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November 03, 2022

Puerto Vallarta stands tall with ‘The Tallest Catrina in the World’ Guinness World Record

Puerto Vallarta is getting ready to conclude the annual celebration of Día de Muertos Festival with a very special distinction from Guinness World Records under its arm.  The monumental ‘Catrina’ set up on the esplanade of El Faro at the Malecon during the ten days of festivities in honor of the faithful departed, was officially recognized as "The Tallest Catrina in the World".

Surely by now you have seen a photo, a post or a reel of this unique piece of art that has gone viral worldwide on social networks.  Or better yet: like thousands of people - visitors and locals alike - you may have had the great fortune to admire it live and get a selfie as a souvenir.  The truth is that the Great Lady of the Malecon of Puerto Vallarta stole our hearts at the very first sight.

 

A World-class Puerto Vallarta Oeuvre 

Talles catrina in the world - Puerto Vallarta

At some 75.5 feet high, the Tallest Catrina in the World has the heart of Vallartense, since it is an original creation of the young local artist Alondra Muca (née Alondra Murúa Carrillo.)  The monumental structure was made of metal and fiberglass by a talented team of fifteen people (with the collaboration of seamstresses, carpenters, florists, architects and designers), under the direction and coordination of the artist herself.  

Inspired by the traditional iconography of Día de Muertos, the eternal duality of life and death, but above all, by the natural richness of Puerto Vallarta, Alondra Muca and her team dedicated more than two months to the creation of the monumental catrina, down to the smallest detail. 

Her light blue cocktail dress features marine elements that refer to the warm waters of the Pacific Ocean bathing the Puerto Vallarta shores.  As it was once envisioned by the late Mexican illustrator and satirist José Guadalupe Posada back in the 19th Century, our catrina wears a wide-brimmed hat with a headdress of multicolored flowers.  Even on her hands, her nails (the size of an adult's forearm!) are carefully hand-painted with motifs of fish, seashells, manta rays, seahorses...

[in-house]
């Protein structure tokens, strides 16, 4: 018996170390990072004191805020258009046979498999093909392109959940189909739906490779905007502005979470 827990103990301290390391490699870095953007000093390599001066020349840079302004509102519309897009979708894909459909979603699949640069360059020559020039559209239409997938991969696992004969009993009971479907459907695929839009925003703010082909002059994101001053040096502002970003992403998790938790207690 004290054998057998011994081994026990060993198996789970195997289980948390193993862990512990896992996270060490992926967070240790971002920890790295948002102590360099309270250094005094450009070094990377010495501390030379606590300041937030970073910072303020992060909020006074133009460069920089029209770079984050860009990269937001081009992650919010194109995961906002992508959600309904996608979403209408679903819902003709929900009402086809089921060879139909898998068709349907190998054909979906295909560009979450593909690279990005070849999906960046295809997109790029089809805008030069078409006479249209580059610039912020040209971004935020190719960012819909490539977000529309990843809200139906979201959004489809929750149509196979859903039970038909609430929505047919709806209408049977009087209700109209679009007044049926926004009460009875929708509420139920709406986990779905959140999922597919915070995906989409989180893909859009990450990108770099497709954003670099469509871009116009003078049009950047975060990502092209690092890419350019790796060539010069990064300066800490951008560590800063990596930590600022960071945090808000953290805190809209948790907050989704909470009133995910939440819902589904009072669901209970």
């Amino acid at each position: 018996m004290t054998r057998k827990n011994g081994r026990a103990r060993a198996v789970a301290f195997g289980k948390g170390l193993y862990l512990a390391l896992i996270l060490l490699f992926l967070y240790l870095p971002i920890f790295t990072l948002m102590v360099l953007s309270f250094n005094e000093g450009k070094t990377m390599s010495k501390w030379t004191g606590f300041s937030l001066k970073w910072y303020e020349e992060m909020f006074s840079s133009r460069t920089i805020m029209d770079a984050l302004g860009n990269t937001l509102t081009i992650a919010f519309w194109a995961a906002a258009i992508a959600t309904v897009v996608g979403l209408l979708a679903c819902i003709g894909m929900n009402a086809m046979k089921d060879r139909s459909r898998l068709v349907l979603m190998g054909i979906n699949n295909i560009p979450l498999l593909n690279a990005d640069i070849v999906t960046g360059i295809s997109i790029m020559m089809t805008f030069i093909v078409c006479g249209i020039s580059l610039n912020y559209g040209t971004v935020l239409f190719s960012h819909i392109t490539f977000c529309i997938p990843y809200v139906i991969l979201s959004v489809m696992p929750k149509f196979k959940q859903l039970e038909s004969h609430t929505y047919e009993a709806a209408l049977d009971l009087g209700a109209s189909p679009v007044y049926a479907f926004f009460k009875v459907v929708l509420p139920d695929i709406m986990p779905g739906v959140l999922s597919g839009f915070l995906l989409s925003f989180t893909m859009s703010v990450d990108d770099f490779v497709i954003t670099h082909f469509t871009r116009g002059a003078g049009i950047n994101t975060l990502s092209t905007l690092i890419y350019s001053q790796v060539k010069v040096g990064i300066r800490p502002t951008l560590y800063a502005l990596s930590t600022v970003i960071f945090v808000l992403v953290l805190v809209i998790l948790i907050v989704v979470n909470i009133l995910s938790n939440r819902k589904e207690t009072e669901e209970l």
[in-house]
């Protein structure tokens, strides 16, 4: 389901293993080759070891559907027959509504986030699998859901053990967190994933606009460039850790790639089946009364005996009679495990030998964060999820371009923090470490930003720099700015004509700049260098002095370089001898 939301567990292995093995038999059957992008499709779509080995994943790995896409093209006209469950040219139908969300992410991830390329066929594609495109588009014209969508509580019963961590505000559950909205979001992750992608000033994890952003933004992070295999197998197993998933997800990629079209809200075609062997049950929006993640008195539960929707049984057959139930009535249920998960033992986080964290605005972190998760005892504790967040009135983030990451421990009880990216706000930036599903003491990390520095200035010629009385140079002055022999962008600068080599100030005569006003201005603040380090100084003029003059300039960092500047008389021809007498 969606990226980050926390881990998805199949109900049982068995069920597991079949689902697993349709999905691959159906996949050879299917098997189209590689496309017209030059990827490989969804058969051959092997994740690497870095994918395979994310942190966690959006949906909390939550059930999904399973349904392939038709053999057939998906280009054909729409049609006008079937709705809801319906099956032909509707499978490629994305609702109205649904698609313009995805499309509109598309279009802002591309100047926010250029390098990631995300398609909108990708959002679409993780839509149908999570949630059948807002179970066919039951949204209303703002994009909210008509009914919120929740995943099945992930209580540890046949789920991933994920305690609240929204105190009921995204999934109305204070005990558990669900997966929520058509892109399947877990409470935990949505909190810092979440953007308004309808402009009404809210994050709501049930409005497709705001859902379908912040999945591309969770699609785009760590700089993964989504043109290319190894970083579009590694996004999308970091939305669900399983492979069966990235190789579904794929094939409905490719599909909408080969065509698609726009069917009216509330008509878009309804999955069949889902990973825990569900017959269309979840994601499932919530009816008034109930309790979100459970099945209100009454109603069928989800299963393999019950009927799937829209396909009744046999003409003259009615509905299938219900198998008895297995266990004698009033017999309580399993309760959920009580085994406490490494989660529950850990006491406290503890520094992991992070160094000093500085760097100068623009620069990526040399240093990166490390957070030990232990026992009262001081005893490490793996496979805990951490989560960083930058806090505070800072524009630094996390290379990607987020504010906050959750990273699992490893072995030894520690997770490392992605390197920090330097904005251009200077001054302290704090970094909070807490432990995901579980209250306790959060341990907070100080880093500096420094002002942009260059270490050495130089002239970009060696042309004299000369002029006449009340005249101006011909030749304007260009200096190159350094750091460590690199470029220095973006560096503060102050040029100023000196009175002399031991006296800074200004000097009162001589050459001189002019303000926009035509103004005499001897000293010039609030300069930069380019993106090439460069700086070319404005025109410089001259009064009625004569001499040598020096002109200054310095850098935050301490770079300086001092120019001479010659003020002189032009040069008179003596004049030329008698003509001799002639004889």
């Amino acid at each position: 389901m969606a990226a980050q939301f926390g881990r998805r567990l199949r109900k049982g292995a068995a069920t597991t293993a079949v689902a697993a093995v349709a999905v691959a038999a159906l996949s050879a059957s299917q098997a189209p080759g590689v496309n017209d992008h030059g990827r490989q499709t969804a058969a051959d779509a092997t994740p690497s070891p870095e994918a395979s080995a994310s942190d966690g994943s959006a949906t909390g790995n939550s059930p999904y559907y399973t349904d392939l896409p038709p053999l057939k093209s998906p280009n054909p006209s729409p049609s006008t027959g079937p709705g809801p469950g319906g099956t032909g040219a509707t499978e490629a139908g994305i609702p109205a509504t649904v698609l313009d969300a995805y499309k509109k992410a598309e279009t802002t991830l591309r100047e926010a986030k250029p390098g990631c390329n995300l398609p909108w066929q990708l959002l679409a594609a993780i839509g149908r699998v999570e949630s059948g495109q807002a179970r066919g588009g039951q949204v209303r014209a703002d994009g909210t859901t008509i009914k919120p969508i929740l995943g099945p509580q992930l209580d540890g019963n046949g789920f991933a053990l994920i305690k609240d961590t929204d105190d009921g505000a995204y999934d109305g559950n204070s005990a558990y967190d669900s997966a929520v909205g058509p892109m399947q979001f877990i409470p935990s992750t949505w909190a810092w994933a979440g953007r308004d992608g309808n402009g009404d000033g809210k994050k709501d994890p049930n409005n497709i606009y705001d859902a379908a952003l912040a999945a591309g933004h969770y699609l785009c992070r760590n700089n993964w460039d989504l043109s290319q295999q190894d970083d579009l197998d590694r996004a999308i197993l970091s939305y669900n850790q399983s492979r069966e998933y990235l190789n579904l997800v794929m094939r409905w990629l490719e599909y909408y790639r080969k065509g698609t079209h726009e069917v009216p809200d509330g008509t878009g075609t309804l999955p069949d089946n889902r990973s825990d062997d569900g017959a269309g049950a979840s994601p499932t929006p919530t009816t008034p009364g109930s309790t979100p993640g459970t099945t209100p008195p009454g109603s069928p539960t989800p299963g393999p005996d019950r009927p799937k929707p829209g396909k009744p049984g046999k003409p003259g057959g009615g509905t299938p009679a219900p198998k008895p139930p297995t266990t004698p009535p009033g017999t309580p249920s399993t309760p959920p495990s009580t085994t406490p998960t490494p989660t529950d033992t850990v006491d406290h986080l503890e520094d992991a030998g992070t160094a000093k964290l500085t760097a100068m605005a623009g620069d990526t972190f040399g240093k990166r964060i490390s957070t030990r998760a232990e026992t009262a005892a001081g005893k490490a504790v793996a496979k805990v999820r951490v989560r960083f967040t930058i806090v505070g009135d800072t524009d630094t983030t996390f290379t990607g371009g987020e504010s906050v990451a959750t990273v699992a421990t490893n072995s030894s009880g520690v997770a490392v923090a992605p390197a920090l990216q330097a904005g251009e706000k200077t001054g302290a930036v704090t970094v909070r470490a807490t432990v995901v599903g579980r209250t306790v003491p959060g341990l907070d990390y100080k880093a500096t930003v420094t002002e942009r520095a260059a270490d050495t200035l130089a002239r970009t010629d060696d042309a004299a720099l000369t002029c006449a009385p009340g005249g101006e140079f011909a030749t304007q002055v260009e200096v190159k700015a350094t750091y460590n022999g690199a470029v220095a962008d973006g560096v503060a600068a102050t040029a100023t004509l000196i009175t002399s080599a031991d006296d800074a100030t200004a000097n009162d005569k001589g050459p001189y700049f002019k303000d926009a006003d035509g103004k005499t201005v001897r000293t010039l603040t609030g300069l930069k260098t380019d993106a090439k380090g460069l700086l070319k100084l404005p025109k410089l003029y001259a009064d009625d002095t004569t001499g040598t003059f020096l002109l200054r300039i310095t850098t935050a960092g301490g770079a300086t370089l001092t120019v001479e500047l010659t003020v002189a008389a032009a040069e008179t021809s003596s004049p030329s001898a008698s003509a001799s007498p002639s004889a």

Day of the Dead Puerto Vallarta Style

The World's Tallest Catrina was the centerpiece of an extensive Day of the Dead celebration that, for ten consecutive days, offered visitors and locals a sample of the cultural richness of Mexican traditions. 

Hotels and restaurants enthusiastically joined in the festivities with the decoration of a number of large catrinas along the Malecon.  More than 80 colorful calaveritas de azúcar-like skulls (traditionally used to decorate Day of the Dead altars) were also displayed at this famous seaside walk.  Each one was hand-painted with lovely details alluding to the sea, the mountains, the flora and fauna of the Banderas Bay.  Some others wore the national colors of the main countries that regularly visit Puerto Vallarta.

Calaveras from other countries

Aromas of copal (a smoky, sweet incense of pre-Columbian tradition), incense and Palo Santo greeted and guided visitors through the altars placed in the outer corridors of the City Hall building as well as in the gazebo at the center of the main square.  Altars were dedicated to Mexican heroes, in loving memory of deceased relatives and family members, or to beloved and not forgotten personalities from popular culture.

This year's Day of the Dead Festival included a complete program of admission free artistic and cultural activities that extended to other areas of the city, such as Las Palmas, Ixtapa and El Pitillal.  There, it was also displayed a "mini" version of the monumental catrina on the Malecon.  At 46 feet high, the skeleton from Pitillal was located in the main square so much to the delight and awe of the inhabitants of that area.

As tradition dictates, the Día de Muertos festivities concluded with the obligatory visit to the cemeteries on November 2. The surroundings of 5 de Diciembre cemetery, for example, turned into a family-like fiesta: while Vallartenses came to honor their dead, outside it was possible to find a wide variety of street vendors selling fresh Cempasúchil (Marigold) flowers, antojitos mexicanos snacks, freshly baked pan de muerto and even mariachis! 

Puerto Vallarta looked spectacular during the Day of the Dead Festival with activities and events for all tastes.  Which Día de Muertos events did you attend and which was your favorite? 
 

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